While Gaza rages, a visitor to Jaffa discovers how many remained after the great expulsions of 1948, continuing to live and work in something like the diverse society they remembered.
As former citrus grove worker Ismail Abu Shehadeh reminded me, “you must wipe 1948 from your mind. Four thousand bombs were dropped on Jaffa — and it was a small place. Forgetting is a blessing from God.” Better for the old not to bring up the past, not to remember.
Sixty unarmed protestors were killed last month by Israeli military on the Gaza border, on the day that the US inaugurated its new embassy in Jerusalem, outraging the world; the Palestinians had been, in part, commemorating the Nakba, the catastrophe of the displacement of so many from the new state of Israel 70 years ago. The Great March of Return movement argues for the refugees’ right to come back to their ancestral lands. Yet some communities never left.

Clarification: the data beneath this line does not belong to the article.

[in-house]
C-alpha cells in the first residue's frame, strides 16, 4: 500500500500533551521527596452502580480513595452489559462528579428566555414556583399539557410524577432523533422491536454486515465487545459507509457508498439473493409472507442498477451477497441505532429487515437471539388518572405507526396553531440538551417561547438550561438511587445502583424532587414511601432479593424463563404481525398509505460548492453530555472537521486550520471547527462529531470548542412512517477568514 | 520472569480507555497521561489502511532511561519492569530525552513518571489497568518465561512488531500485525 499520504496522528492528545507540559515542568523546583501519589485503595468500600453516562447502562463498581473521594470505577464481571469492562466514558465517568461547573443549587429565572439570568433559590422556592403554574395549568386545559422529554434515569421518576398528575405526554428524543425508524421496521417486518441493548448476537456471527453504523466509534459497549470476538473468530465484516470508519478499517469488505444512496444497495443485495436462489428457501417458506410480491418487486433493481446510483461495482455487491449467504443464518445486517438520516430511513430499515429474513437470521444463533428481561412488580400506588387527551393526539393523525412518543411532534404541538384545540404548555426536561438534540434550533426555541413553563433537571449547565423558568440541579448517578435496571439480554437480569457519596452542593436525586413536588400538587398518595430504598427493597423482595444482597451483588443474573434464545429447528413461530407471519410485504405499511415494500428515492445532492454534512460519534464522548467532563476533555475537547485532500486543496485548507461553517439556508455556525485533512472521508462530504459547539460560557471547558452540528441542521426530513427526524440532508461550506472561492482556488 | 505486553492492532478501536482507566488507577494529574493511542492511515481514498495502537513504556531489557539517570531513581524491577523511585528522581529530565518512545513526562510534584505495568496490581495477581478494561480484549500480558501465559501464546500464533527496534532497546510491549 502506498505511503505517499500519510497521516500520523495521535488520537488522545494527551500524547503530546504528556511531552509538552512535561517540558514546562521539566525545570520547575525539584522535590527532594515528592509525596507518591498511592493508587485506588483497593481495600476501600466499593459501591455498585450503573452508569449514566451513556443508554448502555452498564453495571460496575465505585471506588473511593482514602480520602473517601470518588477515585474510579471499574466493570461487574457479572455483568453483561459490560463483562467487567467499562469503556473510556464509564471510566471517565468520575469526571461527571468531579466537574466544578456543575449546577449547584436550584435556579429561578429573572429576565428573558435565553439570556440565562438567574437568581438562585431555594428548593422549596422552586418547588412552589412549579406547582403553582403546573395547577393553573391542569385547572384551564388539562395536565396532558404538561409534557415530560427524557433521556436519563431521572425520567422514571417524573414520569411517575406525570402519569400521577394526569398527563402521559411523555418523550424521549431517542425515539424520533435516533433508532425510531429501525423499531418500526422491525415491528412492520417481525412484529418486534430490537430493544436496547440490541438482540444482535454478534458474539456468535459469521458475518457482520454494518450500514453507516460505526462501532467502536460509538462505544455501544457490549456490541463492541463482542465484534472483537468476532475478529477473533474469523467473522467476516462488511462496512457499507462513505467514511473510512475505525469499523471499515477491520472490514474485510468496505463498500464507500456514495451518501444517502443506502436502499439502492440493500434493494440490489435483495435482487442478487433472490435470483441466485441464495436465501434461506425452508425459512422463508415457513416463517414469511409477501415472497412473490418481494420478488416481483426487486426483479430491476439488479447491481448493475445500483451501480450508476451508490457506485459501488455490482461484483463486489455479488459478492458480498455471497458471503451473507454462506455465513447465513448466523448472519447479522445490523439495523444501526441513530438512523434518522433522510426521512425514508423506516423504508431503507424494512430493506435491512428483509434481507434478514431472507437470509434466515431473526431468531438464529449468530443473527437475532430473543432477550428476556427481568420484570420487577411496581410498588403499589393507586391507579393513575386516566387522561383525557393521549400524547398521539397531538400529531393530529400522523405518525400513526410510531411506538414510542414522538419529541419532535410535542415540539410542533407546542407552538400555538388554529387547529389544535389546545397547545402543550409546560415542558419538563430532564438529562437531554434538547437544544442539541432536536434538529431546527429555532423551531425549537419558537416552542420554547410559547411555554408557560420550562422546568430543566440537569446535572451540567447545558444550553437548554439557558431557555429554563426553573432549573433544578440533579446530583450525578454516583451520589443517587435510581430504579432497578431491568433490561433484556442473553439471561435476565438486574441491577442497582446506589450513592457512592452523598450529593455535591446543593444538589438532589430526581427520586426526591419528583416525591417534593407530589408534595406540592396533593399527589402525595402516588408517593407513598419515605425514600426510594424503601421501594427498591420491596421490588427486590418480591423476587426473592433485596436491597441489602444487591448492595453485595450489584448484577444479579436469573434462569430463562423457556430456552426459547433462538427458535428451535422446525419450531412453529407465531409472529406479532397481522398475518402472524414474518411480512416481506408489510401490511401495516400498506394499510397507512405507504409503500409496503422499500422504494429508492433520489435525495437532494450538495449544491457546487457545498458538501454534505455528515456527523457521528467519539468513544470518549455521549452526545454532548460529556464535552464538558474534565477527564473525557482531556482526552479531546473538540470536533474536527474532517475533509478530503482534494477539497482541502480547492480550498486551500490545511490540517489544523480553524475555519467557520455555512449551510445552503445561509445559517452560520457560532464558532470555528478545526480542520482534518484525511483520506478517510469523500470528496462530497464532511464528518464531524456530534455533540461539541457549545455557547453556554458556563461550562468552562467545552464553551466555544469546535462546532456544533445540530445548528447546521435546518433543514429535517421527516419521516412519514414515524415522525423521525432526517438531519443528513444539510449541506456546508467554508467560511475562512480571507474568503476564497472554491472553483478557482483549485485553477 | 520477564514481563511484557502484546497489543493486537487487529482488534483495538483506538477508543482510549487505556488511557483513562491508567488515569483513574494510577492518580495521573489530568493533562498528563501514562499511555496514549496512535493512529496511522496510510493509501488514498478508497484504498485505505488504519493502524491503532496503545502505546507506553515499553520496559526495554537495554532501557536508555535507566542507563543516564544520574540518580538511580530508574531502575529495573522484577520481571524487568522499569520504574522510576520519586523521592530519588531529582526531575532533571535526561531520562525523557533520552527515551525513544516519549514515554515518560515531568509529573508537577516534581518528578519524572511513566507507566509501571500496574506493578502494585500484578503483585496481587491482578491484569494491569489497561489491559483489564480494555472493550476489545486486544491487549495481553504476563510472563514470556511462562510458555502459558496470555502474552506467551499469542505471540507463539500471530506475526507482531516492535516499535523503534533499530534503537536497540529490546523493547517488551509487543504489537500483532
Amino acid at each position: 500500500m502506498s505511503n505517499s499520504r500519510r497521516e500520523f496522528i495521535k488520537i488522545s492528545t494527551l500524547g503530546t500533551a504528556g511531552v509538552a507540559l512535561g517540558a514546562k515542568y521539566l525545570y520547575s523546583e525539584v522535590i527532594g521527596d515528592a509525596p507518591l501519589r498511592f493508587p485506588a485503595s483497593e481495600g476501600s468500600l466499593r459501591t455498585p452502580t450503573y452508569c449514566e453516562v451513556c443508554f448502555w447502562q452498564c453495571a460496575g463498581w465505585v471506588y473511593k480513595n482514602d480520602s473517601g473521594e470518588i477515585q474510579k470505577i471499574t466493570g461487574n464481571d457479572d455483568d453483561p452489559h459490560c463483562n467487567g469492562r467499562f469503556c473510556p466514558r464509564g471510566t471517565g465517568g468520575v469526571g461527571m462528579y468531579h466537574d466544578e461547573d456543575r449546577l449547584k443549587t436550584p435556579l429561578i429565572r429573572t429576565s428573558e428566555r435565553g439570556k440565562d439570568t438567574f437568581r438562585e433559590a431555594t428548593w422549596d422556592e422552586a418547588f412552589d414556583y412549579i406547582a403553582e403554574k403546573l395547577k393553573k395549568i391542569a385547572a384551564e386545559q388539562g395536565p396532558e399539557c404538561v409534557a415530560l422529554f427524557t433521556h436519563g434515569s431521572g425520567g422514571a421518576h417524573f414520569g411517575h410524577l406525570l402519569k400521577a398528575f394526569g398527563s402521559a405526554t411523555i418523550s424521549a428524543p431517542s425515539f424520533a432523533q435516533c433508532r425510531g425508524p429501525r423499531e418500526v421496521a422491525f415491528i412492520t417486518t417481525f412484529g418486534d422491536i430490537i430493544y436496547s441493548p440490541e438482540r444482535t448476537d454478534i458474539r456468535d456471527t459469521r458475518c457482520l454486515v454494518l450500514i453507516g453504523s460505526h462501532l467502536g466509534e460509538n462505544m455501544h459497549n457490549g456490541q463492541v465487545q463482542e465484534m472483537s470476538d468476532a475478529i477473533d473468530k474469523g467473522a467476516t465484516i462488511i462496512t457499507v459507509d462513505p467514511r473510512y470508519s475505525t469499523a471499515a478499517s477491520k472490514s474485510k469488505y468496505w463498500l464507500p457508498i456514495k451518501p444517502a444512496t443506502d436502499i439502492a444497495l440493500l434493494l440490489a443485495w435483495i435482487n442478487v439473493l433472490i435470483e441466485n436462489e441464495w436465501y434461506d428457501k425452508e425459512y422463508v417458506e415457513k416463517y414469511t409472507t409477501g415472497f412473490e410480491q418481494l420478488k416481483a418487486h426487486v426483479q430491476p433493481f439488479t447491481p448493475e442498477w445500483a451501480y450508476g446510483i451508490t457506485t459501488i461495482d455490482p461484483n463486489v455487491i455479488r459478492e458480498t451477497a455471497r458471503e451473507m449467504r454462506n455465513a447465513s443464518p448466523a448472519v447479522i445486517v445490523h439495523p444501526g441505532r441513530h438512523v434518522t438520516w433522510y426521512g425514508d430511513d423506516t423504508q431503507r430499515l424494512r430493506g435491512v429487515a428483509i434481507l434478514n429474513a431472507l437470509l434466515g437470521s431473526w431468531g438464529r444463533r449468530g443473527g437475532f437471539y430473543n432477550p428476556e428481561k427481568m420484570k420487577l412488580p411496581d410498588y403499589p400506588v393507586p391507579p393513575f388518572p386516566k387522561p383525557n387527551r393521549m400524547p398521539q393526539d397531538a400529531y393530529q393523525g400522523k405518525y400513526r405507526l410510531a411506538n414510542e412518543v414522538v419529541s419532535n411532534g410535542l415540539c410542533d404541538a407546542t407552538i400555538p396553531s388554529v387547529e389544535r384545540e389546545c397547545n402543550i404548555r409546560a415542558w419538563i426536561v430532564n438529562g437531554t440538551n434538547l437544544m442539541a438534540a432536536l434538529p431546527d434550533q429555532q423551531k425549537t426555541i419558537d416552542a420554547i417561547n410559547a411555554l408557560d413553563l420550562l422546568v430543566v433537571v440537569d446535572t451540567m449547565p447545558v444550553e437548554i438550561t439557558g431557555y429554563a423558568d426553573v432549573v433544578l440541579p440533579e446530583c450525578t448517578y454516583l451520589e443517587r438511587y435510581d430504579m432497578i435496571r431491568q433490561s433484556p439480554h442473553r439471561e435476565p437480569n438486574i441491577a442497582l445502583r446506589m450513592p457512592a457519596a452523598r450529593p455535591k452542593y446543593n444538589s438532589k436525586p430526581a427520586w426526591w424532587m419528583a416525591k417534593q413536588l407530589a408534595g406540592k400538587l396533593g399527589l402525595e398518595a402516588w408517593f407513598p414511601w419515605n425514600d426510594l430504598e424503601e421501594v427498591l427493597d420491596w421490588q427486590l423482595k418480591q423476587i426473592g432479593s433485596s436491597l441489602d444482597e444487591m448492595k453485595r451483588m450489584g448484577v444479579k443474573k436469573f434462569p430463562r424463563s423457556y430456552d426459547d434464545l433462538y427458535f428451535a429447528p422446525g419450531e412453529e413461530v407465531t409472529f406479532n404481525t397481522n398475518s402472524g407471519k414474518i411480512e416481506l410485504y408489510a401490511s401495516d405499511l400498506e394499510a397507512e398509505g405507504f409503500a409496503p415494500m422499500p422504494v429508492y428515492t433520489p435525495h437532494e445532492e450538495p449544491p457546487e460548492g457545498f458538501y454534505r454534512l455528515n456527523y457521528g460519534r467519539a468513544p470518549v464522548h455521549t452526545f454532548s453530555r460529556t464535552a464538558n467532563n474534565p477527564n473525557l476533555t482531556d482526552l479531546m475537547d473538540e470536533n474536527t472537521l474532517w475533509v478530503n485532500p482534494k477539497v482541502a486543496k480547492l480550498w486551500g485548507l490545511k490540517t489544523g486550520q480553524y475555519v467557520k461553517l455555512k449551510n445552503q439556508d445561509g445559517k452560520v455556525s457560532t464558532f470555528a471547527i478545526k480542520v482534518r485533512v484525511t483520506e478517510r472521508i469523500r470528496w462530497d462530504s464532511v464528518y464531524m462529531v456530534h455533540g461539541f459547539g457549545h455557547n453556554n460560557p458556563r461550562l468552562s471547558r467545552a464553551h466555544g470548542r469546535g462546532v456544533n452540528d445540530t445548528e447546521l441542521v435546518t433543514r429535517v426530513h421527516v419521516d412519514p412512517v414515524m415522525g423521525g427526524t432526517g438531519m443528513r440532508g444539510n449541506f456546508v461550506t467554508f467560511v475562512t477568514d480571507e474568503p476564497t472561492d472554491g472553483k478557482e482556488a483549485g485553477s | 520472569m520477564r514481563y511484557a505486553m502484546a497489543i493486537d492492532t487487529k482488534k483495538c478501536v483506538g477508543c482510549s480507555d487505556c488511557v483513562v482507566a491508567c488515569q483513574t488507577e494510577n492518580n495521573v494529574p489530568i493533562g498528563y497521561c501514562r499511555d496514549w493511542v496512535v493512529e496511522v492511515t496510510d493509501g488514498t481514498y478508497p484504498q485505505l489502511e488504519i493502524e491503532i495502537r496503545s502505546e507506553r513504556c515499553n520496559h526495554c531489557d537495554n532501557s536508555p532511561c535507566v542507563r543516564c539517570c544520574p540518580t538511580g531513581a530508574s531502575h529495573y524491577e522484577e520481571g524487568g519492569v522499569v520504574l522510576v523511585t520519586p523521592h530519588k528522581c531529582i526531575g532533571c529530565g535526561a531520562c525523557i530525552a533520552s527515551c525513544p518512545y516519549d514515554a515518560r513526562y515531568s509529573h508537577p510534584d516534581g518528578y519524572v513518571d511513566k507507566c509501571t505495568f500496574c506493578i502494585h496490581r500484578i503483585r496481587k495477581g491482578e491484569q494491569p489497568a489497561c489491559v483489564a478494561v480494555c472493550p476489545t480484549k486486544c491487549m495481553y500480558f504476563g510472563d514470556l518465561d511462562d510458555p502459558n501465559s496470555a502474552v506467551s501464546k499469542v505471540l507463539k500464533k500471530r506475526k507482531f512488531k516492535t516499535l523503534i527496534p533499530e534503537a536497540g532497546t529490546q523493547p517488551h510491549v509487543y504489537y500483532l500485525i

Staying in an Arab area south of Tel Aviv, I realized that Christian and Muslim Arabs and Jewish Israelis were, despite the divisive policies and rightward march of the Israeli government, still living together in a microcosm of what was once a very diverse part of the world. I’d been uneasy about travelling to Israel, and my pregnant wife and I were worried when, on our first afternoon, we heard that a Palestinian man had driven a truck into a crowd in Jerusalem and killed four young Israeli soldiers. We had found our apartment, which was in Ajami, a rundown district near the port of Jaffa, and our host, who lived next door with four generations of her Arab Christian family, welcomed us kindly with coffee in a sunny courtyard amid citrus trees in fruit. She was over 70, and had probably been a small child when her homeland ceased to exist. I had not expected to find anyone like her in modern Israel.